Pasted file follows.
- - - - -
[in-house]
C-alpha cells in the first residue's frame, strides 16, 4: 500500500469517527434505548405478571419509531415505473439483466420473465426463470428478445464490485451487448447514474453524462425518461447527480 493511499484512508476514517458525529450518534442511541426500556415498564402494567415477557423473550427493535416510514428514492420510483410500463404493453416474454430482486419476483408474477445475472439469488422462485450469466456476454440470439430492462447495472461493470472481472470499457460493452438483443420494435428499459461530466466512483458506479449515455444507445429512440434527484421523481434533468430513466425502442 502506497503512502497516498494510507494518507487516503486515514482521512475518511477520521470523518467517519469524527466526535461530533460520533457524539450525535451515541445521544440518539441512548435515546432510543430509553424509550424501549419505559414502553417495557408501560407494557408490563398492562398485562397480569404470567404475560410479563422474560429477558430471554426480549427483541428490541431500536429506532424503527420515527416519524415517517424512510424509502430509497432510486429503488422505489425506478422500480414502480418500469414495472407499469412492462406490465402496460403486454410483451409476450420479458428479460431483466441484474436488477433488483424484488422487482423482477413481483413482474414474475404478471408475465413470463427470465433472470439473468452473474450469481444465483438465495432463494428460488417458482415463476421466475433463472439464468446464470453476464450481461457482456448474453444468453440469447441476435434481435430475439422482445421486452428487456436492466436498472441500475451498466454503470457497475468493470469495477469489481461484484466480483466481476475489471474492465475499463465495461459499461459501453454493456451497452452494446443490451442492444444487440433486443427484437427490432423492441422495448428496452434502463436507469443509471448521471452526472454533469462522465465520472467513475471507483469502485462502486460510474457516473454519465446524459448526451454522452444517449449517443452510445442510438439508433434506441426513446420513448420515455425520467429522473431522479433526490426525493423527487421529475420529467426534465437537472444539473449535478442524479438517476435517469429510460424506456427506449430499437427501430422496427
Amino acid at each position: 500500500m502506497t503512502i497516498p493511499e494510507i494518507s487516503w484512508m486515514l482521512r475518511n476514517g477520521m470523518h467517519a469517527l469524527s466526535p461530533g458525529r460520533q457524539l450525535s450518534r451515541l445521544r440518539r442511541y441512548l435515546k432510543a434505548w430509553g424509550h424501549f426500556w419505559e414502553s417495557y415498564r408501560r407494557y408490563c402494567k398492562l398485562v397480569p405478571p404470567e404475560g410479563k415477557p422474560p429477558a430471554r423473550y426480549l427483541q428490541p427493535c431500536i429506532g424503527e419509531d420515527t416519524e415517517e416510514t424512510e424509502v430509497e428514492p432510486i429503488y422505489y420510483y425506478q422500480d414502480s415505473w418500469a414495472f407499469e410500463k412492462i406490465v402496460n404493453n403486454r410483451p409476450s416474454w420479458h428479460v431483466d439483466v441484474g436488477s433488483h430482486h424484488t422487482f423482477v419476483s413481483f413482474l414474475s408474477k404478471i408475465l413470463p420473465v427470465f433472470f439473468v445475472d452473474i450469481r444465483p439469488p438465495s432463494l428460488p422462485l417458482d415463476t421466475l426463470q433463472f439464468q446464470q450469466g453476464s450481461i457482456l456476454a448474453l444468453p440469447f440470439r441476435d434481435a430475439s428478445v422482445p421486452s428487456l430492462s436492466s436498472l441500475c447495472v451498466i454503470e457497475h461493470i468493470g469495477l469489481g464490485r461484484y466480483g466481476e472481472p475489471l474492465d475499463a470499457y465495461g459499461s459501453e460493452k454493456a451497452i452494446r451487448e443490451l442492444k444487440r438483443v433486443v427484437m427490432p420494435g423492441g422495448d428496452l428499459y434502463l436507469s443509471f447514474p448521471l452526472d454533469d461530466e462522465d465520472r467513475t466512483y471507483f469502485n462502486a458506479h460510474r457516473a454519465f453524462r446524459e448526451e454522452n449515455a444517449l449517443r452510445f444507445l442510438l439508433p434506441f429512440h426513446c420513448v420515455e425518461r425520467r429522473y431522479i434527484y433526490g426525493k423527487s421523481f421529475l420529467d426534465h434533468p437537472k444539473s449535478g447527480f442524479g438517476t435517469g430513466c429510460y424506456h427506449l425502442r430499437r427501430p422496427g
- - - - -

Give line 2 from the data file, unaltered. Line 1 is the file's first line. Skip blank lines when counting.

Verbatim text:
C-alpha cells in the first residue's frame, strides 16, 4: 500500500469517527434505548405478571419509531415505473439483466420473465426463470428478445464490485451487448447514474453524462425518461447527480 493511499484512508476514517458525529450518534442511541426500556415498564402494567415477557423473550427493535416510514428514492420510483410500463404493453416474454430482486419476483408474477445475472439469488422462485450469466456476454440470439430492462447495472461493470472481472470499457460493452438483443420494435428499459461530466466512483458506479449515455444507445429512440434527484421523481434533468430513466425502442 502506497503512502497516498494510507494518507487516503486515514482521512475518511477520521470523518467517519469524527466526535461530533460520533457524539450525535451515541445521544440518539441512548435515546432510543430509553424509550424501549419505559414502553417495557408501560407494557408490563398492562398485562397480569404470567404475560410479563422474560429477558430471554426480549427483541428490541431500536429506532424503527420515527416519524415517517424512510424509502430509497432510486429503488422505489425506478422500480414502480418500469414495472407499469412492462406490465402496460403486454410483451409476450420479458428479460431483466441484474436488477433488483424484488422487482423482477413481483413482474414474475404478471408475465413470463427470465433472470439473468452473474450469481444465483438465495432463494428460488417458482415463476421466475433463472439464468446464470453476464450481461457482456448474453444468453440469447441476435434481435430475439422482445421486452428487456436492466436498472441500475451498466454503470457497475468493470469495477469489481461484484466480483466481476475489471474492465475499463465495461459499461459501453454493456451497452452494446443490451442492444444487440433486443427484437427490432423492441422495448428496452434502463436507469443509471448521471452526472454533469462522465465520472467513475471507483469502485462502486460510474457516473454519465446524459448526451454522452444517449449517443452510445442510438439508433434506441426513446420513448420515455425520467429522473431522479433526490426525493423527487421529475420529467426534465437537472444539473449535478442524479438517476435517469429510460424506456427506449430499437427501430422496427